A sultan’s pet cat is poisoned.
Not everyone loved poor pussy. One wife did, another didn’t, and the rest of the sultan’s harem was neutral. The sultan, however, adored the creature, possibly because there’s so little else in his life to like. He’s been exiled from Turkey, forced into less-than-palatial digs in Greece and left with a handful of wives. And several Balkan countries think it would be nice if he perished. Was the cat a first strike? Scotland Yard sends Special Branch Officer Seymour to investigate. He’s soon embroiled in Balkan politics of 1913 and cat-fighting on the domestic front. Lady Samira wishes to be First Wife; Lady Irina would do anything to escape the harem, the eunuchs who oversee it and the sundry Viziers and Acting Viziers. Along the way, a rudimentary aeroplane is sabotaged, an additive is drizzled into goat’s milk, chocolates are tinkered with and the sultan turns out to be a hypochondriac. Nonetheless, Seymour wends his way through the troublemakers to assign blame, then head back to England for what he hopes will be a spot of tranquility.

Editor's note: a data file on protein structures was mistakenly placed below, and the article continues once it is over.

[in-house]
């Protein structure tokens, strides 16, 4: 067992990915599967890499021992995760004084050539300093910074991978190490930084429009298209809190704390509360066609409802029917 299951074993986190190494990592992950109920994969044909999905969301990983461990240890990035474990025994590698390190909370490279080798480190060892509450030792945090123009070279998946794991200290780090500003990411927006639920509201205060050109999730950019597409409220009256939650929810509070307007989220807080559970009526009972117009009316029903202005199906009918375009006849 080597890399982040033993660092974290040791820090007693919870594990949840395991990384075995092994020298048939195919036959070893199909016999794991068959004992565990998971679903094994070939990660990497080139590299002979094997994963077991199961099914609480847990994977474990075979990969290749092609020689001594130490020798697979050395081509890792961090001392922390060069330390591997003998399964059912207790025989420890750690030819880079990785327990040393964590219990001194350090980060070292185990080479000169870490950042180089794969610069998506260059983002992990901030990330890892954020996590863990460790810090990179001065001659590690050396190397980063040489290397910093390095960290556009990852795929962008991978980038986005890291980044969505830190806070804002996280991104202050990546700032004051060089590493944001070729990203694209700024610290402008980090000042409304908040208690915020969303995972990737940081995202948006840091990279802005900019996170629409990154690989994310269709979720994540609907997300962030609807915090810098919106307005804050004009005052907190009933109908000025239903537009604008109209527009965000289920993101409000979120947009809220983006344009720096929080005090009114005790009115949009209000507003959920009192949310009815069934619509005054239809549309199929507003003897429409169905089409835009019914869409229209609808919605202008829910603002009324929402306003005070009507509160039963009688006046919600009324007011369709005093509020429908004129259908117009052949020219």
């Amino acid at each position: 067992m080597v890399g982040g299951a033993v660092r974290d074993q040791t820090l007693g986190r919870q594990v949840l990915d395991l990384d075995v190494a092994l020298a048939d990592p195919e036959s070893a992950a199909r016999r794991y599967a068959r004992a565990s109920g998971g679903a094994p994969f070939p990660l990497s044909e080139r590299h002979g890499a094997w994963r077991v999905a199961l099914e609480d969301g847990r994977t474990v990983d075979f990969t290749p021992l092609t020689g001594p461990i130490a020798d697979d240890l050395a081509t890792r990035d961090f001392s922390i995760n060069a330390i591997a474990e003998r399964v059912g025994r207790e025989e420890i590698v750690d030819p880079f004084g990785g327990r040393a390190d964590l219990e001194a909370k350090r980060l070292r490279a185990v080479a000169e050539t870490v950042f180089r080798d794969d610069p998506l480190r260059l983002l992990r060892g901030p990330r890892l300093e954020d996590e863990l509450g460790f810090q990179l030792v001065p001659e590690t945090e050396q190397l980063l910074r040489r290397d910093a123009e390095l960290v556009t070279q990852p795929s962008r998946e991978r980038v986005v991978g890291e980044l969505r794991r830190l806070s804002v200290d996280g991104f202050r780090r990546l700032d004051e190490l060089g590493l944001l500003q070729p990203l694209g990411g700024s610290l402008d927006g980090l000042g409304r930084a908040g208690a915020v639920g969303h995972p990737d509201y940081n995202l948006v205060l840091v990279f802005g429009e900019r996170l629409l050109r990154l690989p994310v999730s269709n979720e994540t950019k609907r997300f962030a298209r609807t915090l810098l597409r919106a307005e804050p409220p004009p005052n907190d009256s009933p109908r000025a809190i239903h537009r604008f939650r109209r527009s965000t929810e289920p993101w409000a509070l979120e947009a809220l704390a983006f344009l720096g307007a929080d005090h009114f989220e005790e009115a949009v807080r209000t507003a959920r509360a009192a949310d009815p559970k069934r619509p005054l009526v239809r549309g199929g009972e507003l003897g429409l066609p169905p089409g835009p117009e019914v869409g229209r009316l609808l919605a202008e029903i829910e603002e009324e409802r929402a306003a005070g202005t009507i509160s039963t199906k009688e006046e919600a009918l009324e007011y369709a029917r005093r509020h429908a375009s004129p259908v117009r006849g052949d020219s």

Pearce brings a lighter, droller touch to the Seymour series (A Dead Man in Trieste, 2004) than to his tales of Egypt’s Mamur Zapt. But he still excels at documenting early-20th-century politics and attitudes.